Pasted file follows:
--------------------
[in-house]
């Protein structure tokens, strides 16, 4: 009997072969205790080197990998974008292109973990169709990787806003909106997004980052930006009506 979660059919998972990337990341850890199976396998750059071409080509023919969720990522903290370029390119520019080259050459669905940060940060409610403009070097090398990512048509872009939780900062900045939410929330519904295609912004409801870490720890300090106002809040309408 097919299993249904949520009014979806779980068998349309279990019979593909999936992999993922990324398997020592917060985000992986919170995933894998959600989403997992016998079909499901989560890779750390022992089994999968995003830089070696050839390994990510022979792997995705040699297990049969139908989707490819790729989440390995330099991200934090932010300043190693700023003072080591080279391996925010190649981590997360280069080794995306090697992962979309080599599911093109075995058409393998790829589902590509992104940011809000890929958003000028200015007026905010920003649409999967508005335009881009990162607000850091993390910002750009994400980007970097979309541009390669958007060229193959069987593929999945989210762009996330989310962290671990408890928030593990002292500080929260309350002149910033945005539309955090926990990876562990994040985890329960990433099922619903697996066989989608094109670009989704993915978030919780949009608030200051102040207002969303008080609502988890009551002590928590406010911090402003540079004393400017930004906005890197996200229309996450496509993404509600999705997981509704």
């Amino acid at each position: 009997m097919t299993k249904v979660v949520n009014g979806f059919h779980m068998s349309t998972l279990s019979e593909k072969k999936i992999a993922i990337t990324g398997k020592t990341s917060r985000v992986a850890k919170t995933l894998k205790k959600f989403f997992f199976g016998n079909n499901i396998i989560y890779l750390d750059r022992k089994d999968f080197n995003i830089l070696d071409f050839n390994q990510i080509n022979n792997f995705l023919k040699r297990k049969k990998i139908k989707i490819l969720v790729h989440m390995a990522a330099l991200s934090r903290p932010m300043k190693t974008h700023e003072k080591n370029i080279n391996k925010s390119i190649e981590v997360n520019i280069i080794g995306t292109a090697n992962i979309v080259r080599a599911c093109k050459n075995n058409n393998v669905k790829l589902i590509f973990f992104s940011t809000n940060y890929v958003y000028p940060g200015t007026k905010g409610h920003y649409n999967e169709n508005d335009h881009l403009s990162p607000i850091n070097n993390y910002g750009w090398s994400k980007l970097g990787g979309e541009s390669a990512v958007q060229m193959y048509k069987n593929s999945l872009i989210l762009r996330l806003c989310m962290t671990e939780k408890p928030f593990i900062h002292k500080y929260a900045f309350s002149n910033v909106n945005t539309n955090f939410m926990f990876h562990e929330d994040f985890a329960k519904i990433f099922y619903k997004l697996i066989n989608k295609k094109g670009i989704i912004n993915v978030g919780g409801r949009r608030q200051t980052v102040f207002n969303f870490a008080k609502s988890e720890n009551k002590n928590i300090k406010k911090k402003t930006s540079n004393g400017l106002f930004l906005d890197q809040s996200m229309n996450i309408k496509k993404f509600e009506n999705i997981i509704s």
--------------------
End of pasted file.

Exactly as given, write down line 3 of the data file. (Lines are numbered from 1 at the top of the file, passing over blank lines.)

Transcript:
């Amino acid at each position: 009997m097919t299993k249904v979660v949520n009014g979806f059919h779980m068998s349309t998972l279990s019979e593909k072969k999936i992999a993922i990337t990324g398997k020592t990341s917060r985000v992986a850890k919170t995933l894998k205790k959600f989403f997992f199976g016998n079909n499901i396998i989560y890779l750390d750059r022992k089994d999968f080197n995003i830089l070696d071409f050839n390994q990510i080509n022979n792997f995705l023919k040699r297990k049969k990998i139908k989707i490819l969720v790729h989440m390995a990522a330099l991200s934090r903290p932010m300043k190693t974008h700023e003072k080591n370029i080279n391996k925010s390119i190649e981590v997360n520019i280069i080794g995306t292109a090697n992962i979309v080259r080599a599911c093109k050459n075995n058409n393998v669905k790829l589902i590509f973990f992104s940011t809000n940060y890929v958003y000028p940060g200015t007026k905010g409610h920003y649409n999967e169709n508005d335009h881009l403009s990162p607000i850091n070097n993390y910002g750009w090398s994400k980007l970097g990787g979309e541009s390669a990512v958007q060229m193959y048509k069987n593929s999945l872009i989210l762009r996330l806003c989310m962290t671990e939780k408890p928030f593990i900062h002292k500080y929260a900045f309350s002149n910033v909106n945005t539309n955090f939410m926990f990876h562990e929330d994040f985890a329960k519904i990433f099922y619903k997004l697996i066989n989608k295609k094109g670009i989704i912004n993915v978030g919780g409801r949009r608030q200051t980052v102040f207002n969303f870490a008080k609502s988890e720890n009551k002590n928590i300090k406010k911090k402003t930006s540079n004393g400017l106002f930004l906005d890197q809040s996200m229309n996450i309408k496509k993404f509600e009506n999705i997981i509704s």